Be careful what you wish for when running a hackathon, because one in Australia turned up a data breach in the trove of sample data offered to hackers. And it was probably developers’ fault.
The event in question was staged by global travel agency outfit The Flight Centre Group, which in March 2017 staged an event called a “design jam” for its Australian operations. The event aimed to “create technological solutions for travel agents to better support customers during the sales process.”
16 teams collectively comprising 90 people signed up and were given access to a dataset containing 106 million rows of data and containing 6,121,565 individual customer records.
Flight Centre thought it had cleaned that dataset so that design jammers could see year of birth, postcode, gender and booking information, but no personal information. And to make sure that was the case, Flight Centre had someone review “a top 1,000 row sample of each Data File within the Dataset”.
But each file was 28 million rows deep and as the design jam participants worked their way into the dataset, one noticed credit card numbers in a free text field.
Go ahead, stage a hackathon. But pray it doesn’t work too well
To its credit, within 30 minutes of learning about the breach, Flight Centre restricted access to the data to design jam participants. Less responsibly, it restored access but with the free text field restricted to ten characters.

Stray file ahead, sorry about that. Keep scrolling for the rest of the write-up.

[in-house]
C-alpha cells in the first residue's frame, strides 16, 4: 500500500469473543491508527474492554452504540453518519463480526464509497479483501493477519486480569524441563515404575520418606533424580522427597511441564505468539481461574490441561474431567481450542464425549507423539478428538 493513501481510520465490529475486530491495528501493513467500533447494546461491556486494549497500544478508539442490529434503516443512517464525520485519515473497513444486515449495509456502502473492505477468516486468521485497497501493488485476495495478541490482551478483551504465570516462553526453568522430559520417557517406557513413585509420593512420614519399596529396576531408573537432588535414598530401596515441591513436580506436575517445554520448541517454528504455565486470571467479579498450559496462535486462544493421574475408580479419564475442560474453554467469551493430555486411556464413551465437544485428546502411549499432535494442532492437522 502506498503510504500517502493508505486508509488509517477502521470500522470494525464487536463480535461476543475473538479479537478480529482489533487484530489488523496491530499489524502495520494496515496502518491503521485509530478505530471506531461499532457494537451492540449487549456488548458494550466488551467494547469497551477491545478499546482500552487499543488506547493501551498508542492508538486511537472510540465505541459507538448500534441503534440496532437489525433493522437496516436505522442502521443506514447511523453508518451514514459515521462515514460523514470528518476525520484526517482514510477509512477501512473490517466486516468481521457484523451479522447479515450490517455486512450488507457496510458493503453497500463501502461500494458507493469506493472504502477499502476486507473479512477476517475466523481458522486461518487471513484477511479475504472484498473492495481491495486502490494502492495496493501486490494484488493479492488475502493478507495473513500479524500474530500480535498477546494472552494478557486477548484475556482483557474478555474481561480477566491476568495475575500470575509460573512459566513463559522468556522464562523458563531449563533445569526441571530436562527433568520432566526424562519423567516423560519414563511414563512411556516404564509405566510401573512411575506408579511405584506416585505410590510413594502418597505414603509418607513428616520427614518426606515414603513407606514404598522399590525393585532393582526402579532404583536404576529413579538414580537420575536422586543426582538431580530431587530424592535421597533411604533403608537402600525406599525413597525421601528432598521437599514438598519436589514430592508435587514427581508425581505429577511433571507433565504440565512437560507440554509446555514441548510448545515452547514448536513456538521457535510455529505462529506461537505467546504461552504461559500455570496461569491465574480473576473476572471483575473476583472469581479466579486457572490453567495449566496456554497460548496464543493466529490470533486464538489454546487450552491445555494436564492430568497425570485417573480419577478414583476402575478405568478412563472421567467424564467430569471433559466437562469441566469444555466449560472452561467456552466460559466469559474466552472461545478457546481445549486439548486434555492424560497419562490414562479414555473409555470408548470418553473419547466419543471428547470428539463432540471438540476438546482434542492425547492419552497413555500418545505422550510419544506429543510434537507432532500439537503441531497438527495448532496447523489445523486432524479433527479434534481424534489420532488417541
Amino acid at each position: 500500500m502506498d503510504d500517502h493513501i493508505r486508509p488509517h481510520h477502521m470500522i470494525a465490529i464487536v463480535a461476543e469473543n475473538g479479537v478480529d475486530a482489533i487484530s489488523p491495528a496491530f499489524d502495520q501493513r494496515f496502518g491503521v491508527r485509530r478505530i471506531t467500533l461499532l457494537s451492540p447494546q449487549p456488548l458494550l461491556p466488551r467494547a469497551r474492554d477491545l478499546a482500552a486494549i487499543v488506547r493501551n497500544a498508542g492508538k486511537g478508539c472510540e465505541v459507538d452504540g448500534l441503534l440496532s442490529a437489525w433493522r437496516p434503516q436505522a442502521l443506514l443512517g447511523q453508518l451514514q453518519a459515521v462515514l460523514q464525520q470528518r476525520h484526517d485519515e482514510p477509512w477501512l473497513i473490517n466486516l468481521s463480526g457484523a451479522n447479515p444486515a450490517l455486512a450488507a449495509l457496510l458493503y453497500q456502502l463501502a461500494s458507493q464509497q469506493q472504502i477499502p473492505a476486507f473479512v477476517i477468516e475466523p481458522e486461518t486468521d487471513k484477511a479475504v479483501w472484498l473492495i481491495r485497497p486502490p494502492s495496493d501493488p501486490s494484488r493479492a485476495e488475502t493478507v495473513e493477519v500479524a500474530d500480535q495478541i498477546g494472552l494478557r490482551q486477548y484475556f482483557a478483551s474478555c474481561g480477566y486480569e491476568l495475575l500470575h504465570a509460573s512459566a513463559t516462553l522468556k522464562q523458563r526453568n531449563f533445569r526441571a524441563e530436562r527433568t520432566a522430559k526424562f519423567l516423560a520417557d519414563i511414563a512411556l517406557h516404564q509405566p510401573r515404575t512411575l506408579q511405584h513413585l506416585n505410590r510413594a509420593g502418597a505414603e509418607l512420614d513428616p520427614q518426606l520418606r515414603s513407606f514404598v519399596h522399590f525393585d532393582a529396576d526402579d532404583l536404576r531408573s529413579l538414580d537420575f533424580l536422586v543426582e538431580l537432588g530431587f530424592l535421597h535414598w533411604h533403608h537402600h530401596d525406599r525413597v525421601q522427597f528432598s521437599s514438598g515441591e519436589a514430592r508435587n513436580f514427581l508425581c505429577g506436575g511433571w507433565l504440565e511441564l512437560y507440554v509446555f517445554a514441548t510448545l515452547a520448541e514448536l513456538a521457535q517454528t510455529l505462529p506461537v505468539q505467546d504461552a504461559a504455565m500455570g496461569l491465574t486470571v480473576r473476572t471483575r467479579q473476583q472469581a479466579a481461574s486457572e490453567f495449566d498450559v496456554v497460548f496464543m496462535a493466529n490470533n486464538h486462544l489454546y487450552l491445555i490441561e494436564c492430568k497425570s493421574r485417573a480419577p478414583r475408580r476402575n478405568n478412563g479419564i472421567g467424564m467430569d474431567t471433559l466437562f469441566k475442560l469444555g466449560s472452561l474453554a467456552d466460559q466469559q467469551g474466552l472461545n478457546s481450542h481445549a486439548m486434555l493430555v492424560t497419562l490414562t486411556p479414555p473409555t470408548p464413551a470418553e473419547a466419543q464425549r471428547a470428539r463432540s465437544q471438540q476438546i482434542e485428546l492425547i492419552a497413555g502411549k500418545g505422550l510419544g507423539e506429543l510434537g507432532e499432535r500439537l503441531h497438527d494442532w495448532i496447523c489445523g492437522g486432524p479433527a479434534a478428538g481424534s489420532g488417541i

A ruling regarding the incident by Australian Information Commissioner Angelene Falk found that poor design of, and abuse of, the free text field was the culprit. The report was spotted by itnews.com.au
Poor design of the field was in evidence because the free text field did not exclude data such as credit card and passport numbers, despite the existence of policies that instructed workers not to use the field for such purposes. Some workers had clearly not followed that policies.
The result was that 0.025 percent of records in the design jam data contained personal information.
Falk noted that Flight Centre contacted as many of the impacted customers as it was able and volunteered to pay for new passports, conducted credit card fraud monitoring and generally did all it could to make good after the incident. So it got off with being told to tighten up its databases and policies, a tongue-lashing, and being told not to let this happen again or else.
Flight Centre no longer runs hackathons. ®